The Lincoln White House

This diagram of the Lincoln second floor appears in Seale’s two-volume WH book. It shows the old west stair as a dual initial rise and a central rise to the second floor. But we know from photographs of the grand stair that by the 1890s it was a single initial rise at the right, a left turn, then a single rise to the second floor.

However, I don’t recall ever reading about that stair being renovated from dual to single. The question is, are we sure the dual rise stair was ever built? And when was it renovated to the single stair we see in the photos?


9 thoughts on “The Lincoln White House

  1. The original stair, as rebuilt by Hoban after the 1814 fire, was replaced during the Grant administration, and that’s what shows up in the late 19th century photographs. Seale talks about the replacement in both “The President’s House” and “The White House: The History of an American Idea.” However, over on the White House Fanatics website we discovered that Seale had the orientation of the original stair reversed. It was a “dual initial rise and a central rise to the second floor,” as you state, but the staircase started at the west side, right next to the door to the west terrace/conservatory. The central rise to the second floor landed in front of the lunette window on the second floor. The Abbe Rowe photos taken of the White House while it was being “deconstructed” during the Truman administration clearly show the scar of the orginal stair on the north wall of the State Dining Room and confirm that this was the original configuration. (The scar of the Grant staircase is also visible.) It also matches Latrobe’s floor plan made during the Jefferson administration. This was an admittedly awkward arrangement. The staircase was probably built this way to increase the sense of privacy on the second floor, which has always been a major complaint of White House occupants.

  2. The original Hoban arrangement makes more sense than what was originally thought to be pre-Grant. Yes, it does make for more privacy to have the foot of the stairs at the west wall. But also, it is more ceremonial because the First Couple and their guests could, if they wanted to, descend to the first floor by the sides and then meet together at the foot of the stairs by the terrace door and come forward in pairs.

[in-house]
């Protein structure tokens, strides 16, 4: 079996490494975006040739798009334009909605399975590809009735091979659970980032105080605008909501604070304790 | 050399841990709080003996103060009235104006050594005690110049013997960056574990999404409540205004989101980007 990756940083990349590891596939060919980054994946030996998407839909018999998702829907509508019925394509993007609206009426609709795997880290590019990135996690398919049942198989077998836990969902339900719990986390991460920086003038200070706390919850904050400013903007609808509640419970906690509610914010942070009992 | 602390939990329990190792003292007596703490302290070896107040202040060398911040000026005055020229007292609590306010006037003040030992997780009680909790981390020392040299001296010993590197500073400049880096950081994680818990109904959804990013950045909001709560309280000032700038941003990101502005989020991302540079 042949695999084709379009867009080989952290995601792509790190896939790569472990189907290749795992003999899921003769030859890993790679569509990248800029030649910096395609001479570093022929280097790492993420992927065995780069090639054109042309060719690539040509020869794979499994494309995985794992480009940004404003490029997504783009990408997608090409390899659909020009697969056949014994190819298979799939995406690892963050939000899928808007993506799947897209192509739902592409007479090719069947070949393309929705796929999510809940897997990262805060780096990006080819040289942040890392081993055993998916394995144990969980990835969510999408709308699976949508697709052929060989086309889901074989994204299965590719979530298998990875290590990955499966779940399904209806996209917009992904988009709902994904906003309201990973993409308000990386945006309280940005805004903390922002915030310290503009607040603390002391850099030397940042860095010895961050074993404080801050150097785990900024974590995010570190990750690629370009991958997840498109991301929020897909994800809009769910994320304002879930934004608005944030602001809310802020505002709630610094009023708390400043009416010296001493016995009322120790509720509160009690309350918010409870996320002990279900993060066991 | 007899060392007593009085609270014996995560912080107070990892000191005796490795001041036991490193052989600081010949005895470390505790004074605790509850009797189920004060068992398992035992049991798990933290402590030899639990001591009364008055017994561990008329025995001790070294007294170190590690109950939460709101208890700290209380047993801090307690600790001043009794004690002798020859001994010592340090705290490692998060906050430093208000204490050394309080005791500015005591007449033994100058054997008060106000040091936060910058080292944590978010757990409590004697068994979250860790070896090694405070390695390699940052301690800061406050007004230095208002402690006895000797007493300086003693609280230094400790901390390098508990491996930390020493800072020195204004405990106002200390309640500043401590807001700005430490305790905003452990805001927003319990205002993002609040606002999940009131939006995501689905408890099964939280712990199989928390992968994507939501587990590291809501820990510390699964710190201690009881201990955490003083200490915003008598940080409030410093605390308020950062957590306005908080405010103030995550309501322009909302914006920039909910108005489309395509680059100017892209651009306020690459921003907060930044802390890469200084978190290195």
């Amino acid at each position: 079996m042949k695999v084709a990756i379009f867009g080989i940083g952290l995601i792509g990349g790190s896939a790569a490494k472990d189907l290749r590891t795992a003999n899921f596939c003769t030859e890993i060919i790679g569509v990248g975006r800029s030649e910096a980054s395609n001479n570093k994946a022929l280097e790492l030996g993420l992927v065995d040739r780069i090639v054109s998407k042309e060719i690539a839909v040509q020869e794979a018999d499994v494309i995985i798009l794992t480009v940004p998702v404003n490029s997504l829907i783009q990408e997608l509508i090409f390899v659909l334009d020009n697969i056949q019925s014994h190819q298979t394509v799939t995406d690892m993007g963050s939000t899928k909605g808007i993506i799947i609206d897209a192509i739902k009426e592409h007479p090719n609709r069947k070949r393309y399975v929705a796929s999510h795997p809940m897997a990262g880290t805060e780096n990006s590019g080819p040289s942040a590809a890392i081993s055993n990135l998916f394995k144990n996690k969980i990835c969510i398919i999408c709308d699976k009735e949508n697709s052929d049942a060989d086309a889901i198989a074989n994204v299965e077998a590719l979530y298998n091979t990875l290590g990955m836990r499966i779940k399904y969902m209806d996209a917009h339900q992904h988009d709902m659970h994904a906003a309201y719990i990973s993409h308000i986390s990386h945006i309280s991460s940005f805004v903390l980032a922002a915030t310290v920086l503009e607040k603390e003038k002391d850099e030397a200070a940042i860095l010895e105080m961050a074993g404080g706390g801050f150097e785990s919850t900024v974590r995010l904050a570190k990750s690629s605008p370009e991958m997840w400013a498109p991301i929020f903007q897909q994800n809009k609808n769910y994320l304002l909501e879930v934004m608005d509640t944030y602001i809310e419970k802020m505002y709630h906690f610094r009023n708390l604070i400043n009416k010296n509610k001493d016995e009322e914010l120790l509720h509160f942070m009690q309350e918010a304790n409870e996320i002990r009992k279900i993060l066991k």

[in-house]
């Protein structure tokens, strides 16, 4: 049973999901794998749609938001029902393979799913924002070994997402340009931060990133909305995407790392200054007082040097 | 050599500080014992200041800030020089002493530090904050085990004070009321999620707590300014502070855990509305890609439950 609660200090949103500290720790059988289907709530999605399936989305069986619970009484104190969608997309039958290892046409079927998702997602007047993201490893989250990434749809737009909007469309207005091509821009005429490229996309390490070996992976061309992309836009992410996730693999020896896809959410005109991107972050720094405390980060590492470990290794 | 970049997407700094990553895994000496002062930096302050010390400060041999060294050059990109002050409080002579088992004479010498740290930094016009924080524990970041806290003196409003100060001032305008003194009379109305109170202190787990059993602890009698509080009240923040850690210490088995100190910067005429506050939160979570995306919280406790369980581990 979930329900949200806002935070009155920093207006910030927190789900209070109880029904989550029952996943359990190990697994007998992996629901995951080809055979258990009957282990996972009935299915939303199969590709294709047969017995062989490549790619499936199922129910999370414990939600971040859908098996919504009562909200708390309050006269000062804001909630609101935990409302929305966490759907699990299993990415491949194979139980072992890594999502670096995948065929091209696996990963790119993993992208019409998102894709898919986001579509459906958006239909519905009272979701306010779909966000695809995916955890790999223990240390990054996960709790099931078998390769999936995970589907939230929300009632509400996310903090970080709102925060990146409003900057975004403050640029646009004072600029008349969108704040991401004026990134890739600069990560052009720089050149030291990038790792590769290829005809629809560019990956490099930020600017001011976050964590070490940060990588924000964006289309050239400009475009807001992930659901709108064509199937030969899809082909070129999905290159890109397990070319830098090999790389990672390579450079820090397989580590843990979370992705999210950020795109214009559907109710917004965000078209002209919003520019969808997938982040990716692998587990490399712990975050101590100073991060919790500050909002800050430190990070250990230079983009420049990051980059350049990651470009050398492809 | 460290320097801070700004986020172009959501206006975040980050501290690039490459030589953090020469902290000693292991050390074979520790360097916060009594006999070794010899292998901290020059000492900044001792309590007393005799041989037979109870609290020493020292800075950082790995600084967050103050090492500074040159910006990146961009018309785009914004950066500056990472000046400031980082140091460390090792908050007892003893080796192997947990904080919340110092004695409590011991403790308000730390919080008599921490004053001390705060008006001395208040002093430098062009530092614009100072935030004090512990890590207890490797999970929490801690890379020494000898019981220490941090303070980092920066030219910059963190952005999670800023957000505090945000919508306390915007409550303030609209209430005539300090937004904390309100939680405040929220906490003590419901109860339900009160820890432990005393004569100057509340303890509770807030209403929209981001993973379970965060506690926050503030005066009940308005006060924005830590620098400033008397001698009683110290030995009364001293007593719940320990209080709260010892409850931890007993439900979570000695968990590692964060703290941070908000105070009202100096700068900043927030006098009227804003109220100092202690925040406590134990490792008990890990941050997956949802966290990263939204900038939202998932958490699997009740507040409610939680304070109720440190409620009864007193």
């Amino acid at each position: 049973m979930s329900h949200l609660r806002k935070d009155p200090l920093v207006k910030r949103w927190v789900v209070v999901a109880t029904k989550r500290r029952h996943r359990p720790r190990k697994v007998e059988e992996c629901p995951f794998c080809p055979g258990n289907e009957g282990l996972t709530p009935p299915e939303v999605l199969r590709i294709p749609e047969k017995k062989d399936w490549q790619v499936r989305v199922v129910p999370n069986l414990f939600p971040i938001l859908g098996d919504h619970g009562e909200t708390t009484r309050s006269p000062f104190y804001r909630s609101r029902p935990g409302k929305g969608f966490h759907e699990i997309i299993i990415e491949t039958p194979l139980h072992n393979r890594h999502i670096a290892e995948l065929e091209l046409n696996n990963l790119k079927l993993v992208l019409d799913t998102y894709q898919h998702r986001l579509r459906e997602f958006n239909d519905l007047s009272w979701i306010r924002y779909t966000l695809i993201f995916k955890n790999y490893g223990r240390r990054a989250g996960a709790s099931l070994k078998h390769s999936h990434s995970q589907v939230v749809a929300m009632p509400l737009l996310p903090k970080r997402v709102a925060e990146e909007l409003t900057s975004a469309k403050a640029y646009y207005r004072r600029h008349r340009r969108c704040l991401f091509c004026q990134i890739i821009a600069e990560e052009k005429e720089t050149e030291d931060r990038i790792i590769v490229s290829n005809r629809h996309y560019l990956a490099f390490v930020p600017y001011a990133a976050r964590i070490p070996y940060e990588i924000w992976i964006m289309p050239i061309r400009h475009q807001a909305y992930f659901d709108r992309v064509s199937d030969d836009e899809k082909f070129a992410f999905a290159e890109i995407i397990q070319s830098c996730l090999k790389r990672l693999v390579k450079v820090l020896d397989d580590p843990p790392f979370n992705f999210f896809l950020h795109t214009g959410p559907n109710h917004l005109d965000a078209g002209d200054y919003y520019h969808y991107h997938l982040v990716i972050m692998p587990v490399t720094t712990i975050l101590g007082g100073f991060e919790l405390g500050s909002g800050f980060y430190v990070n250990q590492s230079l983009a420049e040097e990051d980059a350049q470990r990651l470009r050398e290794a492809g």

3. Excellent explanation, Brother Chris. You have jogged my memory. I think I will redraw that Lincoln-era diagram and re-orient the stairs.

  4. Hmm… I’m reading the new edition of “The President’s House” right now and that diagram isn’t in my copy (unless it’s in the second volume, which I haven’t gotten to yet — although that wouldn’t make sense, since the second volume covers the 20th century). Maybe the diagram is only in the first edition?

  5. Thanks Derek. If you want to redraw the diagram you may want to check in with Patrick Phillips to see how the original stair was configured. He already had done some drawings. Also, the passageway from the landing to the dressing room doesn’t appear in any contemporaneous floor plans that I’m familiar with.

    Dennis: You make an excellent point. That hadn’t occurred to me but it makes perfect sense.

    Jeff: I’ve got the first edition of “The President’s House” and the diagram Derek posted is there. I haven’t seen the second edition, but Seale may have had it removed if he realized subsequently that it was inaccurate.

  6. Technically, the pre-Grant stair was designed by Latrobe, though Hoban retained the design when he rebuilt the house after 1814.

    Hoban’s original 1790’s staircase design was much more conventional. He had one central span of stairs starting at the east end of the stair hall and rising to a landing on the west side. Two flanking spans then rose from the west landing up to the east end of the stair hall on the second floor.

    That design was never built, since by the time the stairs were constructed Latrobe had taken over the project.

  7. Andrew,

    I’m confused. By “stair hall” do you mean the current location of the grand stairs, on the East Side of the Entrance Hall?

    If I read your description considering where the stairs actually were pre-Grant, it makes no sense to me. Or, do you mean that the “stair hall” was the actual location of the pre-Grant stairs? If that is true, then your description of the Hoban stairs would block the long view from east to west.


  8. Great detective work, folks! The photo on the Facebook page leaves little doubt as to the early 19th century arrangement. The positioning of the original staircase has caused me no end of confusion over the years – mainly because I could never understand why the beautifully executed design of the house overall would fail so miserably with something as simple as access between floors. But then, ah, one says, there’s the rub – it isn’t so simple when you consider imperial vs. republican views of the presidency and the setting in which it is presented. How the President enters a room speaks volumes about the person, the office and the nation.

  9. Hi Dennis. I can’t claim to speak for Andrew, but I can say that the current grand staircase location was the “backstair” or later “office stair.” It didn’t become the grant staircase until the McKim renovation of 1902. The previous “Grand Staircase” or “Main Staircase” was located at the the west end of the Cross Hall in space now occupied by the State Dining Room. Hoban’s design, as shown in his original floor plan, is as Andrew described it and it did indeed block the east/west vista, although the east and west terraces were not envisioned at that time. The staircase wasn’t built until the Jefferson administration, and the version built was designed by Latrobe, not Hoban. When the house was rebuilt after the 1814 fire Hoban was again in charge, but he rebuilt the staircase as it had been built by Latrobe.

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